There are probably 10 things wrong with your '07-present Wrangler right this very second. And we're not talking about the Yosemite Sam mud flaps, spare tire cover with a mural, or the nylon cheetah-skin seat covers. We're talking about real mechanical issues. OK, maybe your Jeep isn't ailing from all 10, but if you carefully inspect your Wrangler, we're betting that you'll find at least a few of these issues.
It seems like every other month there is a new diagnostic computer program upgrade for the '07-present Wrangler. Keep in touch with your local dealer to stay on top of the necessary recalls and updates. You should be able to find out if your Jeep needs any updates simply by giving the local dealer your VIN number over the phone.
Track Bar Brackets
Much like the '97-'06 Wrangler, the new JK has marginal track bar brackets welded to the factory axles, especially in the rear. Adding a rear track bar extension (which is included with most lift kits) only exacerbates the problem. Several companies, such as JKS and Poly Performance, offer reinforcement or heavy-duty track bar brackets. There are even weld-on and bolt-on upgrades available.
After many miles of on- and off-road bumps the JK tailgate has been known to develop rattles, especially if a heavy oversized spare tire is mounted to the factory carrier. Adding a spare tire relocating bracket to this combination is a surefire way to make the rattles even worse. We've found that you can eliminate some of the rattle by deflating the spare. The deflated spare absorbs much of the road vibration like a shock absorber. But make sure you have some way to refill it with air when needed. Daystar offers extended tailgate bumpers that go a long way in controlling spare tire movement, and the company is working on a solid cure for the tailgate rattle itself that should be available by the time you read this.
The stock JK bumpers suck. Even minor bouts with rocks and dirt mounds will result in them being crushed and dented. But these pathetic plastic protectors do have one appealing aspect over pretty much every aftermarket bumper available; they are very lightweight. And on a Jeep that is already underpowered, that extra weight savings can make a big difference. Simply swapping to heavy aftermarket bumpers will also sag the factory suspension up to one inch or more. If you want to run a winch you don't have much choice, but out back a factory bumper is the best way to provide some disposable protection at a fraction of the cost and weight of the aftermarket offerings. Also, a good heat gun and a little manual manipulation will take the dents right out of the factory plastic bumpers.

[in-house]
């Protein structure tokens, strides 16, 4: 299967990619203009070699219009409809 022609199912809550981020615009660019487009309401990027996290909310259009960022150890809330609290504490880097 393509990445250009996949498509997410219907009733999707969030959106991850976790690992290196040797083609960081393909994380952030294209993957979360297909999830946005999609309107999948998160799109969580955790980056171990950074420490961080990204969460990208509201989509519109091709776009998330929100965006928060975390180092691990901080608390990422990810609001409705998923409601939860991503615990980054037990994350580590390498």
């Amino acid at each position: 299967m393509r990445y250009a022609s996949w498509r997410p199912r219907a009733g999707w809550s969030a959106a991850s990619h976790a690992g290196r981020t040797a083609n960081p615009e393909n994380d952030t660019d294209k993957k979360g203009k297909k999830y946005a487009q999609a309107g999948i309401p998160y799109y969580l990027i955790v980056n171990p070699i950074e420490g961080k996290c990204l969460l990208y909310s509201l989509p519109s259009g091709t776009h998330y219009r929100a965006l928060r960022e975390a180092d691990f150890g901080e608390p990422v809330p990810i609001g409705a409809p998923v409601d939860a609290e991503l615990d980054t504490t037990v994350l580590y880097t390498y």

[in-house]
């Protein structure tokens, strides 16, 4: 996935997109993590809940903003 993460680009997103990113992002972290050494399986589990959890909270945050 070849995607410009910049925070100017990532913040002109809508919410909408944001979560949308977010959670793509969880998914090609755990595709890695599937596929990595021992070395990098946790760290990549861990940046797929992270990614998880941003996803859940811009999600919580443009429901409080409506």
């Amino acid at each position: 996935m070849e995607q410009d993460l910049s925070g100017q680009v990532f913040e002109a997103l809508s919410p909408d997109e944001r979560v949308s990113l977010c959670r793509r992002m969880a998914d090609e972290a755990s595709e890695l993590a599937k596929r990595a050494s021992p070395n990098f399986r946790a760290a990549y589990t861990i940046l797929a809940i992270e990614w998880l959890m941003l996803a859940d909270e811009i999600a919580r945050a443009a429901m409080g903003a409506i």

Squeaky Leaky Top
It's almost impossible for Jeep to manufacture a multi-piece hard top or a soft top that is 100 percent leak free. To keep your Jeep somewhat dry inside, your only hope is to be extremely careful with the seals when removing and installing the top. Even new seals leak a little, but damaged ones will let water pour into your interior when it rains. On the flipside, dry dusty seals on the hardtop will cause you to go absolutely nuts from the squeaks when driving down rough dirt roads. Lubricate and protect them often with something like silicone spray to keep them pliable and squeak-free.
Anybody who has lifted the front suspension of their '07-up Wrangler has noticed the resulting hood flutter when speeding down the highway. From the factory, the nose of the Wrangler is a little bit low; this allows the headwind to push the hood down into place. When you level the Jeep out with a lift kit or front coil spacers, the airflow no longer forces the hood down. The airflow through the grille causes the hood to lift. You can lower the front suspension of your Wrangler to fix the problem, or you can simply upgrade the hood latches with Hood Wranglers from Daystar. The Hood Wranglers are made out of polyurethane, which are stiffer than the factory rubber parts. The best part is that they are a quick, simple bolt-on part that will keep the hood from fluttering.
Watch out for front driveshaft contact with the exhaust at full droop on both the two- and four-door models with lifts of three inches or more. Some lift kits will allow it to hit, others provide shorter shocks to avoid contact. If yours hits, you can install limit straps, shorter shocks, or upgrade to a smaller-diameter U-jointed front driveshaft. Many companies such as J.E. Reel Drive Line Specialists and Tom Wood's Custom Driveshafts offer bolt-in replacement driveshafts for the two- and four-door Wranglers.
Bent Front Axlehousing
You'll probably be so surprised at how well the JK suspension absorbs bumps that you'll overdo it a little. It only takes a few heavy hits off-road with 35-inch or bigger tires to bend the front axlehousing, even on the Rubicon models. Several companies such as Off Road Evolution and Poly Performance offer slip-in tube gussets, Treks Offroad Equipment offers a weld-on exterior truss, and if your housing is already bent, Dynatrac offers a complete heavy-duty, high-clearance ProRock 44 replacement housing.
Wobbly Lower Ball Joints
It took less than 50,000 miles with 35-inch tires to wear out our factory JK lower ball joints. The resulting slop can cause minor death wobble and a shimmy in the steering wheel over rough or grooved highways. Dynatrac offers ProSteer greaseable, heavy-duty upper and lower ball joints for the JK to eradicate the slop and put an end to premature failure. They feature stainless steel internals and are completely rebuildable at home or even on the trail.
If you lift the suspension of your two-door JK more than two inches, you should add a rear U-jointed double-cardan driveshaft and adjustable upper rear control arms to your shopping cart. If not, you'll eventually let the smoke out of the booted CV joints in the factory rear driveshaft. Four-door JKs can get away with running the factory rear driveshaft with lifts under three inches.